Dr. Hixson is medical director of Adirondack Medical Center’s Bariatric and Weight Loss Program, based in Saranac Lake, which has facilitated loss of 100,000 pounds over the past ten years. The Adirondack Almanack sat down with him to discuss a Centers for Disease Control report that found Northern New Yorkers are heavier than their counterparts elsewhere in the state.
AA: Please tell us about the bariatric/weight program’s history and its goals.
EH: This program was founded in 1999 and is devoted to weight loss, no matter how you do it, surgically or not. We have two thoracic surgeons, a bariatric nurse/nurse practitioner/coordinator, a physicians assistant, plus we have two doctors, David Merkel and myself, who started the program, and we do administrative work and see patients. We also have a nutritionist and we developed a weight-loss program that is potentially as effective as surgery for those who stick with it — one of our previous operating room nurses is running that.
We’ve done it now for ten years and have had over a thousand people have surgery. Our surgical doctors have been responsible for more than a hundred thousand pounds of weight loss.
A year and a half ago we were designated as a Center of Excellence by the Society of Metabolic and Bariatric Surgery, which is the gold standard in the country today.
We are dealing with a chronic disease, treatment for life, and it really demands commitment and a lot of effort. The reward, when you see somebody lose 120 pounds — it’s a big difference. The average weight loss among people who have had the surgery, we found, is 117 pounds. Not everybody reaches their desired weight, but most people become healthier and less susceptible to weight-related diseases like diabetes, high-blood pressure and high cholesterol.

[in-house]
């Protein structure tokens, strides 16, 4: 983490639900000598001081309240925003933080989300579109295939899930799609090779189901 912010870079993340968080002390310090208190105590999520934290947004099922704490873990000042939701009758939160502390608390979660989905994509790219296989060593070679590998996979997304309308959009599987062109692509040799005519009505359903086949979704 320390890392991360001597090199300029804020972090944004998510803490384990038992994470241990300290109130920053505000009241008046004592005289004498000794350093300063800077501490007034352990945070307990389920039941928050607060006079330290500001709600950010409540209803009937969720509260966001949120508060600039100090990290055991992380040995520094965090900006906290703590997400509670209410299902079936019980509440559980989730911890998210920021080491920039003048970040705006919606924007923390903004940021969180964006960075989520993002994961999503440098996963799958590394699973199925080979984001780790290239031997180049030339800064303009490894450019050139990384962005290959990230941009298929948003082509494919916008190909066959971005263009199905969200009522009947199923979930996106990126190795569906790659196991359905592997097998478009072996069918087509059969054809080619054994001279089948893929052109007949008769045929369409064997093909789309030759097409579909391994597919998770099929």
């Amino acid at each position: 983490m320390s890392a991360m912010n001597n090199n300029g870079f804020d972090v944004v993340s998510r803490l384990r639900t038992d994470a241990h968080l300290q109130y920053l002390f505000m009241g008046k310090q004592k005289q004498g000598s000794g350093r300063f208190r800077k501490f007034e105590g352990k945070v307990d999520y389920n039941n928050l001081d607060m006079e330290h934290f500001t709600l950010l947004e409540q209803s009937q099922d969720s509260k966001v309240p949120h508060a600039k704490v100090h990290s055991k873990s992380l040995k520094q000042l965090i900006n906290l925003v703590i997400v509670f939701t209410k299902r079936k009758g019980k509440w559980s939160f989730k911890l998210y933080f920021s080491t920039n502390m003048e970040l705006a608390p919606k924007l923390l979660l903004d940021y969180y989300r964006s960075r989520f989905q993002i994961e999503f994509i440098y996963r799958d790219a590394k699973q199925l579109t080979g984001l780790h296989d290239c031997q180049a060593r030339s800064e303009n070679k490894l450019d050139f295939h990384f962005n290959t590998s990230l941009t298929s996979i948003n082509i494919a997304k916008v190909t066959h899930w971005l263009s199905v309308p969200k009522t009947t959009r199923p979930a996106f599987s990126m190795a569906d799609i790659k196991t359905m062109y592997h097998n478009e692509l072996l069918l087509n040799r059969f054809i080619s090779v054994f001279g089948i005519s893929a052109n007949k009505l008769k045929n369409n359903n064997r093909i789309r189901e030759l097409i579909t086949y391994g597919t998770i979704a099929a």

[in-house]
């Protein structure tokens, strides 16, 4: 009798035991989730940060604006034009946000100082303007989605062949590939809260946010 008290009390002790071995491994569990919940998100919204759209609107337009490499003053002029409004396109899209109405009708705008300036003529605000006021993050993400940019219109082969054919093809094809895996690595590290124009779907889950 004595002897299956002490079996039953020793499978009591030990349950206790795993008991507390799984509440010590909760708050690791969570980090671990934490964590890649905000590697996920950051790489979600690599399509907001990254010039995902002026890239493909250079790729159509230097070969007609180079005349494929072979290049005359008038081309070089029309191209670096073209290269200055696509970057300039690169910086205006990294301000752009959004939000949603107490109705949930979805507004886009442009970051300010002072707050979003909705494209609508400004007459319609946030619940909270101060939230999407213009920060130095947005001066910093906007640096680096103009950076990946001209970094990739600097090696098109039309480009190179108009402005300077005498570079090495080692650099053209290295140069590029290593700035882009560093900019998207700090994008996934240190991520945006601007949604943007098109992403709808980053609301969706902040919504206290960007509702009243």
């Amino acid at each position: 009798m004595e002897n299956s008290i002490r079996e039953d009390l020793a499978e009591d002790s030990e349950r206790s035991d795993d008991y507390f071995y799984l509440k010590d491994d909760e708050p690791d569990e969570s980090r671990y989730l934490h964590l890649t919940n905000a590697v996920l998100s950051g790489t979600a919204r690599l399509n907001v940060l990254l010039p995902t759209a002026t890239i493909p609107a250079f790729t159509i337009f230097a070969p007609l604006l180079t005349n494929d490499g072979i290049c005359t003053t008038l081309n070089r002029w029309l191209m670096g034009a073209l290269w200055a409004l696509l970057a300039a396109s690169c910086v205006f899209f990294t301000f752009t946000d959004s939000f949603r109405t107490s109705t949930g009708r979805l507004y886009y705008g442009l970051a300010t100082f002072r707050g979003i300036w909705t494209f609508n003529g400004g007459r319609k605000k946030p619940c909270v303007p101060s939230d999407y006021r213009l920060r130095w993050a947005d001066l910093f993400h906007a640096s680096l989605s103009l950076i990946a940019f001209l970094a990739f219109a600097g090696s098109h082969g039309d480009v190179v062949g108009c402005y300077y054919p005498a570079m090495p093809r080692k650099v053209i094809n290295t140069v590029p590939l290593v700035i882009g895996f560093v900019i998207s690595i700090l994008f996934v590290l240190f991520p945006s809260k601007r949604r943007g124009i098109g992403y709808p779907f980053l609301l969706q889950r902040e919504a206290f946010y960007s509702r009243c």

AA: When you founded the program, were you responding to a need in the community?
EH: Yes, Dr. Merkel and I had been talking about it. Weight was becoming a problem. We knew the need. When we became aware that there was a good solution for it, then we felt that it should be available up here, and that of course was surgery. We started with a few patients in 2000, and now we get about a hundred a year.
AA: Are they all North Country residents?
EH: We have a few from Canada, but most are from here. And there’s a basic premise of any critical treatment for weight anywhere, and that is: if you’ve got the problem you need treatment for life, whether it’s medical or surgical. There is no cure. The goal is control. And if you get control you have to make sure you keep control. Our rule from the beginning is follow-up for life.
AA: Were you surprised to see the Centers for Disease Control statistics that North Country residents are on average heavier than those elsewhere in the state?